off his nose for this now, sweet rogue, he has drawn nectar, the very soul
of the grape!  I'll wash my temples with some on't presently, and drink
some half a score draughts; 'twill heat the brain, kindle my imagination, I
shall talk nothing but crackers and fire-works to-night.  So, sir!  please
you to be here, sir, and I here:  so.

COR.  This is worth the observation, signior.

CAR.  1 CUP.  Now, sir, here's to you; and I present you with so much of my love.

2 CUP.  I take it kindly from you, sir.  [DRINKS], and will return you the like proportion; but withal, sir, remembering the merry night we had at the countess's, you know where, sir.

1 CUP.  By heaven, you put me in mind now of a very necessary office, which I will propose in your pledge, sir; the health of that honourable countess, and the sweet lady that sat by her, sir.

2 CUP.  I do vail to it with reverence [DRINKS].  And now, signior, with these ladies, I'll be bold to mix the health of your divine mistress.

1 CUP.  Do you know her, sir?

2 CUP.  O lord, sir, ay; and in the respectful memory and mention of her, I could wish this wine were the most precious drug in the world.

1 CUP.  Good faith, sir, you do honour me in't exceedingly.  [DRINKS.]

MIT.  Whom should he personate in this, signior?

COR.  Faith, I know not, sir; observe, observe him.

2 CUP.  If it were the basest filth, or mud that runs in the channel, I am bound to pledge it respectively, sir.  [DRINKS.]  And now, sir, here is a replenish'd bowl, which I will reciprocally turn upon you, to the health of the count Frugale.

1 CUP.  The count Frugale's health, sir?  I'll pledge it on my knees, by this light.

2 CUP.  Nay, do me right, sir.

1 CUP.  So I do, in faith.

2 CUP.  Good faith you do not; mine was fuller.

1 CUP.  Why, believe me, it was not.

2 CUP.  Believe me it was; and you do lie.

1 CUP.  Lie, sir!

2 CUP.  Ay, sir.

1 CUP.  'Swounds!  you rascal!

2 CUP.  O, come, stab if you have a mind to it.

1 CUP.  Stab!  dost thou think I dare not?

CAR.  [SPEAKS IN HIS OWN PERSON.]  Nay, I beseech you, gentlemen, what means this?  nay, look, for shame respect your reputations.

MACI.  Why, how now, Carlo!  what humour's this?

CAR.  O, my good mischief!  art thou come?  where are the rest, where are the rest?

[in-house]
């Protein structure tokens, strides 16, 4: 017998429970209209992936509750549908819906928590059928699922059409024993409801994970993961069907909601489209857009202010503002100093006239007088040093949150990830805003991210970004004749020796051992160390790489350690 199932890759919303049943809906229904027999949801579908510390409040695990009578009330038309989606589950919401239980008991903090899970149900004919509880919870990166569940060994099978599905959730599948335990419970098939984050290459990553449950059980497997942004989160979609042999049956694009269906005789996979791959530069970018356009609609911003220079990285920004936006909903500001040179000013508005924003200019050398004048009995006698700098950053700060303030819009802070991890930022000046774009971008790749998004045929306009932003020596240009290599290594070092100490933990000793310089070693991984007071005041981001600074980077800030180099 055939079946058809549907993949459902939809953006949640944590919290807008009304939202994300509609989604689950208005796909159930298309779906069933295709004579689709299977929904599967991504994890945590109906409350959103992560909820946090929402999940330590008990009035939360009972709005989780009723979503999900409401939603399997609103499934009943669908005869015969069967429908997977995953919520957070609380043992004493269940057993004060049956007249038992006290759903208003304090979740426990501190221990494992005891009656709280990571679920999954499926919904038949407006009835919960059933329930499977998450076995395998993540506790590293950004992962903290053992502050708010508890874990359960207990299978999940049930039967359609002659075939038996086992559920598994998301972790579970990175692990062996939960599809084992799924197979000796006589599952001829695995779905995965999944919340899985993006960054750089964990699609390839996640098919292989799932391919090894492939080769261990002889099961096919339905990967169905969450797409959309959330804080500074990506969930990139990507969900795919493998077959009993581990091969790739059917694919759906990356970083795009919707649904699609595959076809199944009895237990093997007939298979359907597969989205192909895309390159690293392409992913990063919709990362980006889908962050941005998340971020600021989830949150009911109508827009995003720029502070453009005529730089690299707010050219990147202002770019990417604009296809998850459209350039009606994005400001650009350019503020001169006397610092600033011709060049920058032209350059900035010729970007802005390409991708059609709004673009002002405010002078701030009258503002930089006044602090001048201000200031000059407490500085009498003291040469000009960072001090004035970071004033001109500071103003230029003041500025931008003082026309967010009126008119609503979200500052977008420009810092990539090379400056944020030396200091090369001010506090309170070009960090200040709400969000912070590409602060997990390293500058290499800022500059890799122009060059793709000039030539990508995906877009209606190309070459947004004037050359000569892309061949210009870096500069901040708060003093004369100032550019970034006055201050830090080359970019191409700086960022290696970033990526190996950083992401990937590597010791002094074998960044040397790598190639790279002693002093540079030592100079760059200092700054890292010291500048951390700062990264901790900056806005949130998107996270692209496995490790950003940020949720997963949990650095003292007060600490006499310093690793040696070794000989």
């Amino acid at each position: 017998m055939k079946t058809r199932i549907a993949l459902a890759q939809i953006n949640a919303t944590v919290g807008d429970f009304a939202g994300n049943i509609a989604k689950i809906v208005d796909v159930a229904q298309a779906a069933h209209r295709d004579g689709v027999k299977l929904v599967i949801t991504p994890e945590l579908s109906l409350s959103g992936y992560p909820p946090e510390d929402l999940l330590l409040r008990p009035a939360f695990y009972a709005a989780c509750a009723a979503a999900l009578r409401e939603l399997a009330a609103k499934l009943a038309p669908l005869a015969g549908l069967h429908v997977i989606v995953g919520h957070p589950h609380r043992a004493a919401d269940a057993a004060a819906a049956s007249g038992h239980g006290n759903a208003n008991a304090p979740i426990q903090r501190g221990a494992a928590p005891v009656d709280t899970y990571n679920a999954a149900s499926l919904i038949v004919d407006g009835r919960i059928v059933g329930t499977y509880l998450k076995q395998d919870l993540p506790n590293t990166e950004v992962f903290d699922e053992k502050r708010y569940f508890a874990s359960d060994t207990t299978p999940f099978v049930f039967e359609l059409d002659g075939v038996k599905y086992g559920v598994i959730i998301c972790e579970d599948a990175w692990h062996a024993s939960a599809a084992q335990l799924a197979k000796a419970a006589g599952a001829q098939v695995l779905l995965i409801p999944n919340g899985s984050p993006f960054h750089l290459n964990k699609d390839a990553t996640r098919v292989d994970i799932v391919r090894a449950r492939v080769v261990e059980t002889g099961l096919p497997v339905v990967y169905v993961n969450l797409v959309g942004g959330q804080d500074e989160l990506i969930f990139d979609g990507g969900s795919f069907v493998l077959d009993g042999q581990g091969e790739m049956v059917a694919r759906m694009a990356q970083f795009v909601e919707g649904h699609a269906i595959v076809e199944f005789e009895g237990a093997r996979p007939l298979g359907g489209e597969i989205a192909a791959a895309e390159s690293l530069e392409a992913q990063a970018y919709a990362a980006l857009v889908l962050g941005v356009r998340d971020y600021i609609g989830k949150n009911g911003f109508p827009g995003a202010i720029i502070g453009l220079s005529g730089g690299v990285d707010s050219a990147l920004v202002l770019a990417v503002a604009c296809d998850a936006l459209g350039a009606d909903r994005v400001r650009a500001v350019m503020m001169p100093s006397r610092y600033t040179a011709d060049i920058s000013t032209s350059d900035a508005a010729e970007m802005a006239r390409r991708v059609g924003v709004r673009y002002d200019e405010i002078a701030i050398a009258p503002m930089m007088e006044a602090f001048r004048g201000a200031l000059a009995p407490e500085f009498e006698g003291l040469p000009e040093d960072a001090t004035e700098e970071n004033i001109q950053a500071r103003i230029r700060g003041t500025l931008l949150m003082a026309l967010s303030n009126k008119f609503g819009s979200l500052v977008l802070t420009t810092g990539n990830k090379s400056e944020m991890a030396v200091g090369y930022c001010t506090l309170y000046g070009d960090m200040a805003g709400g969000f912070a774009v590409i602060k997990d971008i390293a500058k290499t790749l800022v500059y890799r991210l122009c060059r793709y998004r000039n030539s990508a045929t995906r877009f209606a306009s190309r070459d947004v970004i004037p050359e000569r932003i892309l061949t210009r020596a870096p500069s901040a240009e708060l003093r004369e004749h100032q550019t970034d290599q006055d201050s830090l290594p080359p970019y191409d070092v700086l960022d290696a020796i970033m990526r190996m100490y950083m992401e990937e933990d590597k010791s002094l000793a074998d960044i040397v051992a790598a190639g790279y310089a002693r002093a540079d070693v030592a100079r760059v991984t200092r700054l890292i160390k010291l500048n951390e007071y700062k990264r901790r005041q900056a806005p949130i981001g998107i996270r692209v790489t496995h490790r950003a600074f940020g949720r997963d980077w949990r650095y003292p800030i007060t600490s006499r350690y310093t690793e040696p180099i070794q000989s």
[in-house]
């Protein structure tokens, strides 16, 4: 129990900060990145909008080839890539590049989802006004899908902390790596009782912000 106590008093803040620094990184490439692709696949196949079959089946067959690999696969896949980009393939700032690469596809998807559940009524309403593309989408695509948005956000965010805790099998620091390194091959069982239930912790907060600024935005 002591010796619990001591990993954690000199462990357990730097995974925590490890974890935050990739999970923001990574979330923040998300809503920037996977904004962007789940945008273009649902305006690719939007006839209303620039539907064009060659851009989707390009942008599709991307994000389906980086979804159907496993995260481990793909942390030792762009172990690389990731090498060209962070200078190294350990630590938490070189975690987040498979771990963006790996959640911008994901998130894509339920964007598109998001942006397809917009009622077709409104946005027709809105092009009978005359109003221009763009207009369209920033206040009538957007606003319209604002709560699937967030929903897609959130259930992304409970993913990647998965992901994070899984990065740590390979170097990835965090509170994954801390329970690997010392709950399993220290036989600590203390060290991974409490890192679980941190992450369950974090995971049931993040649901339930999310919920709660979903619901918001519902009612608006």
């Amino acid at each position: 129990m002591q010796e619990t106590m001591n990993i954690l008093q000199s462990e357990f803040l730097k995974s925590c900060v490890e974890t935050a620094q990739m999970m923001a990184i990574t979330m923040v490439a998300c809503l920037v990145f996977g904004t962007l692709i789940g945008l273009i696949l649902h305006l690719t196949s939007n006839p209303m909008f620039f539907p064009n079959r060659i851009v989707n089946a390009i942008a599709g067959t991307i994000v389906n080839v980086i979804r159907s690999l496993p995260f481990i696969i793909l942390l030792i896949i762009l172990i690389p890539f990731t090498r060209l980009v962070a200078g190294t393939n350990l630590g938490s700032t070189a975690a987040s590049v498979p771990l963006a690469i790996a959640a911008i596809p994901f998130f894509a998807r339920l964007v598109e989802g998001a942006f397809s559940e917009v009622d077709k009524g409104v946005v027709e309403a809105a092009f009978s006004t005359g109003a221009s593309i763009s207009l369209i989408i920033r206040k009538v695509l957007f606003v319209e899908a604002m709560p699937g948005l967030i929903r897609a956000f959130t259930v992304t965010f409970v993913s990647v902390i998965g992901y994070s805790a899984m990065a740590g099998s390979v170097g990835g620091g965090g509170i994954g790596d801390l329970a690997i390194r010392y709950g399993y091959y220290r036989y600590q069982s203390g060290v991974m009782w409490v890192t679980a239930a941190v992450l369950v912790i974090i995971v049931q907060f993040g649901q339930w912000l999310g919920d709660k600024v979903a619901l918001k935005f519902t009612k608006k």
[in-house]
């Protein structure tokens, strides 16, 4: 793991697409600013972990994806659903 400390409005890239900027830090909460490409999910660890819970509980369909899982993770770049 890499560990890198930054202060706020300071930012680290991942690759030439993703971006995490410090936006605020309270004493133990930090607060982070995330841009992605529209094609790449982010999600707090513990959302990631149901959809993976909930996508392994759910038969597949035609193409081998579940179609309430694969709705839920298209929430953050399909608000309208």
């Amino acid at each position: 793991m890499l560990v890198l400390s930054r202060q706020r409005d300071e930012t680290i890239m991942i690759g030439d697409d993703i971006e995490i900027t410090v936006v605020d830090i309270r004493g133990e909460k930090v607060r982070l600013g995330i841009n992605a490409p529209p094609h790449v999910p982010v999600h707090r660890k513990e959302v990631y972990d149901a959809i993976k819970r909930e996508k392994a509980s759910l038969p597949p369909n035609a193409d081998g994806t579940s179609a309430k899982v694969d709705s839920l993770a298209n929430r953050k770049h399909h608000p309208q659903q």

MACI.  Faith, three of our ordnance are burst.

CAR.  Burst!  how comes that?

MACI.  Faith, overcharged, overcharged.

CAR.  But did not the train hold?

MACI.  O, yes, and the poor lady is irrecoverably blown up.

CAR.  Why, but which of the munition is miscarried, ha?

MACI.  Imprimis, sir Puntarvolo; next, the Countenance and Resolution.

CAR.  How, how, for the love of wit?

MACI.  Troth, the Resolution is proved recreant; the Countenance hath changed his copy; and the passionate knight is shedding funeral tears over his departed dog.

CAR.  What!  is his dog dead?

MACI.  Poison'd, 'tis thought; marry, how, or by whom, that's left for some cunning woman here o' the Bank-side to resolve.  For my part, I know nothing more than that we are like to have an exceeding melancholy supper of it.

CAR.  'Slife, and I had purposed to be extraordinarily merry, I had drunk off a good preparative of old sack here; but will they come, will they come?

MACI.  They will assuredly come; marry, Carlo, as thou lov'st me, run over 'em all freely to-night, and especially the knight; spare no sulphurous jest that may come out of that sweaty forge of thine; but ply them with all manner of shot, minion, saker, culverin, or anything, what thou wilt.

CAR.  I warrant thee, my dear case of petrionels; so I stand not in dread of thee, but that thou'lt second me.

MACI.  Why, my good German tapster, I will.

CAR.  What George!  Lomtero, Lomtero, etc.

GEORGE.  Did you call, master Carlo?

CAR.  More nectar, George:  Lomtero, etc.

GEORGE.  Your meat's ready, sir, an your company were come.

CAR.  Is the loin pork enough?

GEORGE.  Ay, sir, it is enough.

MACI.  Pork!  heart, what dost thou with such a greasy dish?  I think thou dost varnish thy face with the fat on't, it looks so like a glue-pot.

CAR.  True, my raw-boned rogue, and if thou wouldst farce thy lean ribs with it too, they would not, like ragged laths, rub out so many doublets as they do; but thou know'st not a good dish, thou.  O, it's the only nourishing meat in the world.  No marvel though that saucy, stubborn generation, the Jews, were forbidden it; for what would they have done, well pamper'd with fat pork, that durst murmur at their Maker out of garlick and onions?  'Slight!  fed with it, the whoreson strummel-patch'd, goggle-eyed grumble-dories, would have gigantomachised --
Well said, my sweet George, fill, fill.

MIT.  This savours too much of profanation.

COR.  O -- -- Servetur ad imum,
Qualis ab incoepto processerit, et sibi constet.
"The necessity of his vein compels a toleration, for; bar this, and dash him out of humour before his time."

CAR.  "'Tis an axiom in natural philosophy, what comes nearest the nature of that it feeds, converts quicker to nourishment, and doth sooner essentiate."  Now nothing in flesh and entrails assimilates or resembles man more than a hog or swine.

MACI.  True; and he, to requite their courtesy, oftentimes doffeth his own nature, and puts on theirs; as when he becomes as churlish as a hog, or as drunk as a sow; but to your conclusion.